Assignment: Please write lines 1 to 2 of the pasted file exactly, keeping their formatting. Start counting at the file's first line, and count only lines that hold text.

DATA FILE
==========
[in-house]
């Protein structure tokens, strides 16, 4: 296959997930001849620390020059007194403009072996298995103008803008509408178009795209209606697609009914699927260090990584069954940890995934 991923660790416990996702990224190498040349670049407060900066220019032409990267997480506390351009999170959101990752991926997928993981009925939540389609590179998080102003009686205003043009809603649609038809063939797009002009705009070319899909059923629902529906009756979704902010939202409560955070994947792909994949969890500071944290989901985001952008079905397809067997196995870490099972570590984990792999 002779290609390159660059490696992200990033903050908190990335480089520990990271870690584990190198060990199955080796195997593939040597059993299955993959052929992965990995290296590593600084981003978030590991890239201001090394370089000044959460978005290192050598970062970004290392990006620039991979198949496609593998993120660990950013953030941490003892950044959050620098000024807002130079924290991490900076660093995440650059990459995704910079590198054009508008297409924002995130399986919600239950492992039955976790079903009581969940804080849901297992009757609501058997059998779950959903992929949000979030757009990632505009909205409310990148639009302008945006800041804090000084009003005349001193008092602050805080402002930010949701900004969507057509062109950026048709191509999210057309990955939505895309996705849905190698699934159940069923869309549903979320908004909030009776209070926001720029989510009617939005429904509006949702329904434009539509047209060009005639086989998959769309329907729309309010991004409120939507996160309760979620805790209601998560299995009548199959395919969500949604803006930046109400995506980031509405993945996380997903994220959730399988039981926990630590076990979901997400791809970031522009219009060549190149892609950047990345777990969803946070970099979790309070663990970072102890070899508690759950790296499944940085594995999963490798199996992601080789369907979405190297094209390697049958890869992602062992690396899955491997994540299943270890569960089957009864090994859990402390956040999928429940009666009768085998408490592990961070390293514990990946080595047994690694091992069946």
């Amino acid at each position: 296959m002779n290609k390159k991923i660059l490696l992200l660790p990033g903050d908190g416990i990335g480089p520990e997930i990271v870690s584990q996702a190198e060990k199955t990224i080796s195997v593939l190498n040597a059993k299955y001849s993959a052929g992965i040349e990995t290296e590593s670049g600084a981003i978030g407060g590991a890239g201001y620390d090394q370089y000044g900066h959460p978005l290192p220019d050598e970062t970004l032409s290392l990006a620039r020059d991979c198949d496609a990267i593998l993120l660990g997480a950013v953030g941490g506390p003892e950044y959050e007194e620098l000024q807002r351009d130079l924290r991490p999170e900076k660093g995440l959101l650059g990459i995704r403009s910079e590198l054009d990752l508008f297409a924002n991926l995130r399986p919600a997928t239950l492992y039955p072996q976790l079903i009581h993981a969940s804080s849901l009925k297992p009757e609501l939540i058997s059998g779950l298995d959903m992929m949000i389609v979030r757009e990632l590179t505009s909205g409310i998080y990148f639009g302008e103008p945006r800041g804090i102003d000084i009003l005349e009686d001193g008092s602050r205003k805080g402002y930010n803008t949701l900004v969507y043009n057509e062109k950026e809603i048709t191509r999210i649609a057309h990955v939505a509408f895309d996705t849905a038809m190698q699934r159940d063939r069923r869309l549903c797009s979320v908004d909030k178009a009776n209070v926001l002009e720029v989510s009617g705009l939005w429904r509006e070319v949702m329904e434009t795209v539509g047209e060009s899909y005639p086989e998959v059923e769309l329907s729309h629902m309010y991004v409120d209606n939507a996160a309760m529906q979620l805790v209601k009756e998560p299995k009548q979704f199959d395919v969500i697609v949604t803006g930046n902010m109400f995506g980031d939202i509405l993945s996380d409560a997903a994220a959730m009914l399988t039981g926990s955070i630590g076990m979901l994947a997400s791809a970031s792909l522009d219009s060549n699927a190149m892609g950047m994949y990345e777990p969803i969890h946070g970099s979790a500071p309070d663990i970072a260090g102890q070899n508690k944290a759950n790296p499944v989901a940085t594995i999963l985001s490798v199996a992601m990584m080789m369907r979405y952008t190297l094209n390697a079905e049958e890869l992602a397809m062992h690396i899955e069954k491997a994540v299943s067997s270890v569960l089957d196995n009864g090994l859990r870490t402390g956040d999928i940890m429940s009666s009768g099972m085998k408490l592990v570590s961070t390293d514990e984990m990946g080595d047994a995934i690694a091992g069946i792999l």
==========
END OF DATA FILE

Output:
[in-house]
């Protein structure tokens, strides 16, 4: 296959997930001849620390020059007194403009072996298995103008803008509408178009795209209606697609009914699927260090990584069954940890995934 991923660790416990996702990224190498040349670049407060900066220019032409990267997480506390351009999170959101990752991926997928993981009925939540389609590179998080102003009686205003043009809603649609038809063939797009002009705009070319899909059923629902529906009756979704902010939202409560955070994947792909994949969890500071944290989901985001952008079905397809067997196995870490099972570590984990792999 002779290609390159660059490696992200990033903050908190990335480089520990990271870690584990190198060990199955080796195997593939040597059993299955993959052929992965990995290296590593600084981003978030590991890239201001090394370089000044959460978005290192050598970062970004290392990006620039991979198949496609593998993120660990950013953030941490003892950044959050620098000024807002130079924290991490900076660093995440650059990459995704910079590198054009508008297409924002995130399986919600239950492992039955976790079903009581969940804080849901297992009757609501058997059998779950959903992929949000979030757009990632505009909205409310990148639009302008945006800041804090000084009003005349001193008092602050805080402002930010949701900004969507057509062109950026048709191509999210057309990955939505895309996705849905190698699934159940069923869309549903979320908004909030009776209070926001720029989510009617939005429904509006949702329904434009539509047209060009005639086989998959769309329907729309309010991004409120939507996160309760979620805790209601998560299995009548199959395919969500949604803006930046109400995506980031509405993945996380997903994220959730399988039981926990630590076990979901997400791809970031522009219009060549190149892609950047990345777990969803946070970099979790309070663990970072102890070899508690759950790296499944940085594995999963490798199996992601080789369907979405190297094209390697049958890869992602062992690396899955491997994540299943270890569960089957009864090994859990402390956040999928429940009666009768085998408490592990961070390293514990990946080595047994690694091992069946």